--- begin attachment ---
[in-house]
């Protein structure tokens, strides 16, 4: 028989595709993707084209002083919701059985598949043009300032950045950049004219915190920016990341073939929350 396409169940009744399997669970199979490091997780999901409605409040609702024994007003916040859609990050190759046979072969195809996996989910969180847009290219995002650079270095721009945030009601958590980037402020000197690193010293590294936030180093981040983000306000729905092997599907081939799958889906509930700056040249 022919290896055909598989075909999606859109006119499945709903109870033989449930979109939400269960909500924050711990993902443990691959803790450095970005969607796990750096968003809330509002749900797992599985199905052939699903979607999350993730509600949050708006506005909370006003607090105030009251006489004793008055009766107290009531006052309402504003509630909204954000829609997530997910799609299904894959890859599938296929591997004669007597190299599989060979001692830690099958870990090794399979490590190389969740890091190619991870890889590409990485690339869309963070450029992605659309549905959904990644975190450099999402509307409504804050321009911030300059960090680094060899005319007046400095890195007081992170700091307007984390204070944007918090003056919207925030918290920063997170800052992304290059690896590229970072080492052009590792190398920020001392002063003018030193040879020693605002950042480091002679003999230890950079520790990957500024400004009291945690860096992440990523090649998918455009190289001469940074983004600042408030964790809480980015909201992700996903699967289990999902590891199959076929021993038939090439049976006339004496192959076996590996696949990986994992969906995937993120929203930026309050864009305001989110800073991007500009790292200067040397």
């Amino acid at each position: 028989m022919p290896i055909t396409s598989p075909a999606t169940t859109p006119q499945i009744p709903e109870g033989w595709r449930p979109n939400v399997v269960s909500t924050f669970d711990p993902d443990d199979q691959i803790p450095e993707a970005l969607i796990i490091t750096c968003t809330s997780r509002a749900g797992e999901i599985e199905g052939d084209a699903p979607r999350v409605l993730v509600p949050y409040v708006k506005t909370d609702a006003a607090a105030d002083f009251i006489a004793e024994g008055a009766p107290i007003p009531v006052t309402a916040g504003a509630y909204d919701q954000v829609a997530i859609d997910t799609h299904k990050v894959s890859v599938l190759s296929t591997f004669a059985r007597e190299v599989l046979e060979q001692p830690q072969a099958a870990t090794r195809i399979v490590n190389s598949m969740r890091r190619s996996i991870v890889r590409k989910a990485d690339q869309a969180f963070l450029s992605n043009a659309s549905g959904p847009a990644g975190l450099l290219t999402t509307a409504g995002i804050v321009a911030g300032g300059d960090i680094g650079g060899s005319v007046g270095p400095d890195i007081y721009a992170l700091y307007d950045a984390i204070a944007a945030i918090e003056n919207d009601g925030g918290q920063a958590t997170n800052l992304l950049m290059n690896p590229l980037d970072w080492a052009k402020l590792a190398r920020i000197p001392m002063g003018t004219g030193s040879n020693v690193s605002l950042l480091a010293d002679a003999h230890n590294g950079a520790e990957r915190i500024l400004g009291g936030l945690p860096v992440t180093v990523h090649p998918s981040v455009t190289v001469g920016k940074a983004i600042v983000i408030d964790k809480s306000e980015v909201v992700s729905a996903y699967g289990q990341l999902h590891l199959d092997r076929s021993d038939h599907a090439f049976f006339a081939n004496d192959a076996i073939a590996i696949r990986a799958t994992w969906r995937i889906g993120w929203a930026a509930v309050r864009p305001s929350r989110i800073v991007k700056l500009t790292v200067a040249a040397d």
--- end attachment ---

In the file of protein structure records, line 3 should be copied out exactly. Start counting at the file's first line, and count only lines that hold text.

């Amino acid at each position: 028989m022919p290896i055909t396409s598989p075909a999606t169940t859109p006119q499945i009744p709903e109870g033989w595709r449930p979109n939400v399997v269960s909500t924050f669970d711990p993902d443990d199979q691959i803790p450095e993707a970005l969607i796990i490091t750096c968003t809330s997780r509002a749900g797992e999901i599985e199905g052939d084209a699903p979607r999350v409605l993730v509600p949050y409040v708006k506005t909370d609702a006003a607090a105030d002083f009251i006489a004793e024994g008055a009766p107290i007003p009531v006052t309402a916040g504003a509630y909204d919701q954000v829609a997530i859609d997910t799609h299904k990050v894959s890859v599938l190759s296929t591997f004669a059985r007597e190299v599989l046979e060979q001692p830690q072969a099958a870990t090794r195809i399979v490590n190389s598949m969740r890091r190619s996996i991870v890889r590409k989910a990485d690339q869309a969180f963070l450029s992605n043009a659309s549905g959904p847009a990644g975190l450099l290219t999402t509307a409504g995002i804050v321009a911030g300032g300059d960090i680094g650079g060899s005319v007046g270095p400095d890195i007081y721009a992170l700091y307007d950045a984390i204070a944007a945030i918090e003056n919207d009601g925030g918290q920063a958590t997170n800052l992304l950049m290059n690896p590229l980037d970072w080492a052009k402020l590792a190398r920020i000197p001392m002063g003018t004219g030193s040879n020693v690193s605002l950042l480091a010293d002679a003999h230890n590294g950079a520790e990957r915190i500024l400004g009291g936030l945690p860096v992440t180093v990523h090649p998918s981040v455009t190289v001469g920016k940074a983004i600042v983000i408030d964790k809480s306000e980015v909201v992700s729905a996903y699967g289990q990341l999902h590891l199959d092997r076929s021993d038939h599907a090439f049976f006339a081939n004496d192959a076996i073939a590996i696949r990986a799958t994992w969906r995937i889906g993120w929203a930026a509930v309050r864009p305001s929350r989110i800073v991007k700056l500009t790292v200067a040249a040397d």